Getting the Kids to Work
The Providence Journal’s John Kostrzewa and the public officials on whom he reports miss some critical dynamics in their discussion of the problem of teen unemployment in Rhode Island:
More and more teenagers in Rhode Island can’t find work because the recession has shrunk the number of job openings. The jobs that are available and that young people used to fill are being taken by seniors forced back into the labor market or out-of-work adults who can’t find anything else.
Not to mention the factors of illegal immigrants and other unskilled labor attracted by our progressive welfare and tax policies. A more fundamental thought derives from this description of the problem:
When young people don’t get jobs and are idle, they don’t learn valuable behavioral traits and skills such as showing up on time, respect for supervisors, teamwork and the value of their labor.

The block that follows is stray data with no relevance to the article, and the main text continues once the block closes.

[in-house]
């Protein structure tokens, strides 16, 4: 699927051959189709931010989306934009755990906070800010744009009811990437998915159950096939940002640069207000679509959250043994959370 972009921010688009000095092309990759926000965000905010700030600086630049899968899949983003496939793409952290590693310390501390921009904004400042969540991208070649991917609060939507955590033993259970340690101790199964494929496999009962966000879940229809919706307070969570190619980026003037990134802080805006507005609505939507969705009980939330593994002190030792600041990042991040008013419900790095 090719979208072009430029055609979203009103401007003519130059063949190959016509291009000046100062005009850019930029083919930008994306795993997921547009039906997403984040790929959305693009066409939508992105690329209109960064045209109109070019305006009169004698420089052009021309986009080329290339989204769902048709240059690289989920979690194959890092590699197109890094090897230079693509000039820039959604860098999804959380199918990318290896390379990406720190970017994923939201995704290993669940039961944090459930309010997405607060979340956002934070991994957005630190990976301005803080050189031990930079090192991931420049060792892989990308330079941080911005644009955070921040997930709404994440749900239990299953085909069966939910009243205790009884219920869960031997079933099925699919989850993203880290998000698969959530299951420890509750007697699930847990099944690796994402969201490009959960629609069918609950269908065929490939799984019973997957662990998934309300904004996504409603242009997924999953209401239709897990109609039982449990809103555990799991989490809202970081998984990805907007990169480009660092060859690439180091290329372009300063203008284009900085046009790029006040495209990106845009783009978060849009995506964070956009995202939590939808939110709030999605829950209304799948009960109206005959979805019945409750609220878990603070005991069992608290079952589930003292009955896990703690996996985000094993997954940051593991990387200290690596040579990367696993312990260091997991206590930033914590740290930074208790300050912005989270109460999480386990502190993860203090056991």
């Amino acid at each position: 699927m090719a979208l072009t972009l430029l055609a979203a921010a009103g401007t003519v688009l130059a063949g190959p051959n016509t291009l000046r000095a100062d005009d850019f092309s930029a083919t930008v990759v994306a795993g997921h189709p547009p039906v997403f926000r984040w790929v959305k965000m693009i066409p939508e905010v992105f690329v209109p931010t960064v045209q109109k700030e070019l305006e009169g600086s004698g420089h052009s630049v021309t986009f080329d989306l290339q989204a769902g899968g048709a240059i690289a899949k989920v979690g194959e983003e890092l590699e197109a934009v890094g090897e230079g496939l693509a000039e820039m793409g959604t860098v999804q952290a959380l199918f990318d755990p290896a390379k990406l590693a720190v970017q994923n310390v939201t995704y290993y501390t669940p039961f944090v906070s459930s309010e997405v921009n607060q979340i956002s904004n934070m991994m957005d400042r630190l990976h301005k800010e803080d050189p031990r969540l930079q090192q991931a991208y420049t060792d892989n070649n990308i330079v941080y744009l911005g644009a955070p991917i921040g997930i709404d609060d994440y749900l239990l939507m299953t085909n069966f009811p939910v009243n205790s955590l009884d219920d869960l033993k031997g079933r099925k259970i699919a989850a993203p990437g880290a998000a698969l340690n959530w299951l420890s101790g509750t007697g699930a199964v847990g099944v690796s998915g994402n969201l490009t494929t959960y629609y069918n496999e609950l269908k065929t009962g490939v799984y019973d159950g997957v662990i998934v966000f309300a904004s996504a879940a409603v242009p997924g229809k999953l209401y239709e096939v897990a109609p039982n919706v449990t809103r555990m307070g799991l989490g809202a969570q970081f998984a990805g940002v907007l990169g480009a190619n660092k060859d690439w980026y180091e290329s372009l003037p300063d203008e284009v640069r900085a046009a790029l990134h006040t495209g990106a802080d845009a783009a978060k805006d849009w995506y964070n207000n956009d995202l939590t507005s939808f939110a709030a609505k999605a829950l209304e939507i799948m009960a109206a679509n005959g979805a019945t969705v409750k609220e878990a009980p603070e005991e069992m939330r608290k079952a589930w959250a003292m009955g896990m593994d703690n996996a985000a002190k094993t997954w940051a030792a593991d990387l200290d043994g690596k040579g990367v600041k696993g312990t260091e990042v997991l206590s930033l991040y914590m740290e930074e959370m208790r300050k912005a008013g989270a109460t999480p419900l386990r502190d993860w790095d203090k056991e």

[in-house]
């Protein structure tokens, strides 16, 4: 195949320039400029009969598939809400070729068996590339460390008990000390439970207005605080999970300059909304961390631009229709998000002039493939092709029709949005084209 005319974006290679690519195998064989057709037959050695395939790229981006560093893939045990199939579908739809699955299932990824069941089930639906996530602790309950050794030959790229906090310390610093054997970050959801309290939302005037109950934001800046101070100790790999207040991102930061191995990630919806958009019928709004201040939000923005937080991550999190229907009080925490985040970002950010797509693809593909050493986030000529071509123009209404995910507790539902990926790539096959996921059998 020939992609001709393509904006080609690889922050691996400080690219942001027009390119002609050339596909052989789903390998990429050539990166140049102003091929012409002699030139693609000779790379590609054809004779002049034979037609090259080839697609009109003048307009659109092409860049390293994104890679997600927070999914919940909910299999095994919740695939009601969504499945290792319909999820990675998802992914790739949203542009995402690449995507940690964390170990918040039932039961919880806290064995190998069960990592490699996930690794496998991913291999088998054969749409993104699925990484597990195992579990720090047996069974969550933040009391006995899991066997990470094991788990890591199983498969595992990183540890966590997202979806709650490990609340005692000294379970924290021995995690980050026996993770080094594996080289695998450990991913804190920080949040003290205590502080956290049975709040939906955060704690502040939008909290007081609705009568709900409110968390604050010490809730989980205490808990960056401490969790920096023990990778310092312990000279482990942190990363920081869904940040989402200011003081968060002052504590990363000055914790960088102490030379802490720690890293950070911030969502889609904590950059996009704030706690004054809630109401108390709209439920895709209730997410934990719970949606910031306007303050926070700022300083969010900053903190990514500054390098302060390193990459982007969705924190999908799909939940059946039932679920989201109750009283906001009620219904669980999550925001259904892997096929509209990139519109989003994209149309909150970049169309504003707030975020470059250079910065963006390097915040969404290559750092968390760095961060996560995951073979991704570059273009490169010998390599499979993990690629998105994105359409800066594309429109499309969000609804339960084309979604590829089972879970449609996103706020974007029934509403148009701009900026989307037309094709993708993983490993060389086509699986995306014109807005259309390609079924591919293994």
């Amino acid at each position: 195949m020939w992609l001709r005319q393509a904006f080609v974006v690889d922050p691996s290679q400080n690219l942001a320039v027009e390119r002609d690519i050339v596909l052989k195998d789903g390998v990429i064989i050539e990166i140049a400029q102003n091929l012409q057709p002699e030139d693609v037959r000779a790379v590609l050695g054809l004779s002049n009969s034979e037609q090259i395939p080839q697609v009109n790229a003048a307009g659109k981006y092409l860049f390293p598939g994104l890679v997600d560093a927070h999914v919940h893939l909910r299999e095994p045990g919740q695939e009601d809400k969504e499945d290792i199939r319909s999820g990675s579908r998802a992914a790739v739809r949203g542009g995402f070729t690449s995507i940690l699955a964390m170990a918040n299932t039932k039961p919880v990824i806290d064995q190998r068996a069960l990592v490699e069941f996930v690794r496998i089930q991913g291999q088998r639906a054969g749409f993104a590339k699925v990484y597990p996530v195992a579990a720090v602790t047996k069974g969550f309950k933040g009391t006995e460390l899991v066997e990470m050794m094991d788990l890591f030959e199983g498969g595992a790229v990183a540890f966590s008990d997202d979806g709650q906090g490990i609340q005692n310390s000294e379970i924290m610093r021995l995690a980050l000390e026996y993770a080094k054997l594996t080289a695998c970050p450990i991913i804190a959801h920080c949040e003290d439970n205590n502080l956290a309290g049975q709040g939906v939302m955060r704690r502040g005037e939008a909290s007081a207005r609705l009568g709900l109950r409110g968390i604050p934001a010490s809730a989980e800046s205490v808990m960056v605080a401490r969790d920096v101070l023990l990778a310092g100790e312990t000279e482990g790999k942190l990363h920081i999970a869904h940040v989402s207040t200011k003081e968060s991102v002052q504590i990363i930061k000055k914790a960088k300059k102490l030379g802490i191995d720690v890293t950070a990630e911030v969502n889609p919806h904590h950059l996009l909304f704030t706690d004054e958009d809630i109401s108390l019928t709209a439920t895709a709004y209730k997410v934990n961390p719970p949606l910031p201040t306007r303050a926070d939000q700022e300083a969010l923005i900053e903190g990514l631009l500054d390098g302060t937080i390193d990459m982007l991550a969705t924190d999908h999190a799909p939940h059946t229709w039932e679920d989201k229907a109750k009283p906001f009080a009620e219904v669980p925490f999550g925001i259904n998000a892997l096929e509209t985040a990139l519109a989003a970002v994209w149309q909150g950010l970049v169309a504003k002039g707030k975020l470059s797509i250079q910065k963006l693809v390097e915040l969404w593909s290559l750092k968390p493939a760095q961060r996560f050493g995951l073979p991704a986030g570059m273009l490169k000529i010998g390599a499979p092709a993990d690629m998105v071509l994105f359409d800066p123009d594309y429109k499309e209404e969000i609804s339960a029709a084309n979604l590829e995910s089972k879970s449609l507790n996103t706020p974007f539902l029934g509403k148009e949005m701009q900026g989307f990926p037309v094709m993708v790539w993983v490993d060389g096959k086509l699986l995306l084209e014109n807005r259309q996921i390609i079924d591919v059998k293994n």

Providence Mayor David Cicilline, Education Commissioner Deborah Gist, and others see the solution as more government programs, including education and training, but that’s suspiciously helpful to bureaucrats and public-sector labor unions. The reality is that, as its policies across the board prove, Rhode Island is not designed for successful, upwardly mobile lives. Our state punishes success and rewards conformity and going along to get along. That dynamic leads to policies that restrict job growth and — in whom it attracts and what it encourages — floods out the opportunity to follow a clear course of opportunity from menial work to a successful career.
That’s more of a cultural issue than an economic one, but if there’s any hope to change it, it will come with the economic decision to encourage business activity — really encourage it, not by making forms easier to fill out, but my making business easier to conduct.